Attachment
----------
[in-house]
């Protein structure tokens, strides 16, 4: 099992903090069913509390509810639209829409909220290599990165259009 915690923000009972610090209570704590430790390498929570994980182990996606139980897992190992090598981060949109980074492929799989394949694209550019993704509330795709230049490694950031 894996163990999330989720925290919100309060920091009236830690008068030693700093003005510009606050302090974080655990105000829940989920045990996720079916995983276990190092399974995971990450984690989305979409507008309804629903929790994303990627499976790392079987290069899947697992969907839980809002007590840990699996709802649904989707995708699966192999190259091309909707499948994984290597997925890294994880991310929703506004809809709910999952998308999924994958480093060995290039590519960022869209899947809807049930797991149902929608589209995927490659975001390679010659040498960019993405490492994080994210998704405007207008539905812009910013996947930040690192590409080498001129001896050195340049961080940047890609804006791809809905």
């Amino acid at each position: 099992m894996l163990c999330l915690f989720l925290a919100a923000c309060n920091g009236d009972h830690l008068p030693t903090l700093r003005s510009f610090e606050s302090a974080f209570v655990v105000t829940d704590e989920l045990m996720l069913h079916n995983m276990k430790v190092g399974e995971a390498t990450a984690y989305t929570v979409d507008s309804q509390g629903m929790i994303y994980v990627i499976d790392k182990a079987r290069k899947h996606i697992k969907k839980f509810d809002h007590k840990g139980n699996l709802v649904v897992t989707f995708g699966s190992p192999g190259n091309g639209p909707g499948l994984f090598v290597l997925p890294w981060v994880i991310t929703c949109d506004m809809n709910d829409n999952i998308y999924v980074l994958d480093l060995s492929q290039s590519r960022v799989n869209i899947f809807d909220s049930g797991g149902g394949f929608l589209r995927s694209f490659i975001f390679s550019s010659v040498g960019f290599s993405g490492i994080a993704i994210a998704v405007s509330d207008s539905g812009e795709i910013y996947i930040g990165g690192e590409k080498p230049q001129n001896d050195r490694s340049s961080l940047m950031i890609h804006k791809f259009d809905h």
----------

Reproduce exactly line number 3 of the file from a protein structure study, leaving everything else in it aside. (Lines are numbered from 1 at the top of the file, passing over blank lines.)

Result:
């Amino acid at each position: 099992m894996l163990c999330l915690f989720l925290a919100a923000c309060n920091g009236d009972h830690l008068p030693t903090l700093r003005s510009f610090e606050s302090a974080f209570v655990v105000t829940d704590e989920l045990m996720l069913h079916n995983m276990k430790v190092g399974e995971a390498t990450a984690y989305t929570v979409d507008s309804q509390g629903m929790i994303y994980v990627i499976d790392k182990a079987r290069k899947h996606i697992k969907k839980f509810d809002h007590k840990g139980n699996l709802v649904v897992t989707f995708g699966s190992p192999g190259n091309g639209p909707g499948l994984f090598v290597l997925p890294w981060v994880i991310t929703c949109d506004m809809n709910d829409n999952i998308y999924v980074l994958d480093l060995s492929q290039s590519r960022v799989n869209i899947f809807d909220s049930g797991g149902g394949f929608l589209r995927s694209f490659i975001f390679s550019s010659v040498g960019f290599s993405g490492i994080a993704i994210a998704v405007s509330d207008s539905g812009e795709i910013y996947i930040g990165g690192e590409k080498p230049q001129n001896d050195r490694s340049s961080l940047m950031i890609h804006k791809f259009d809905h």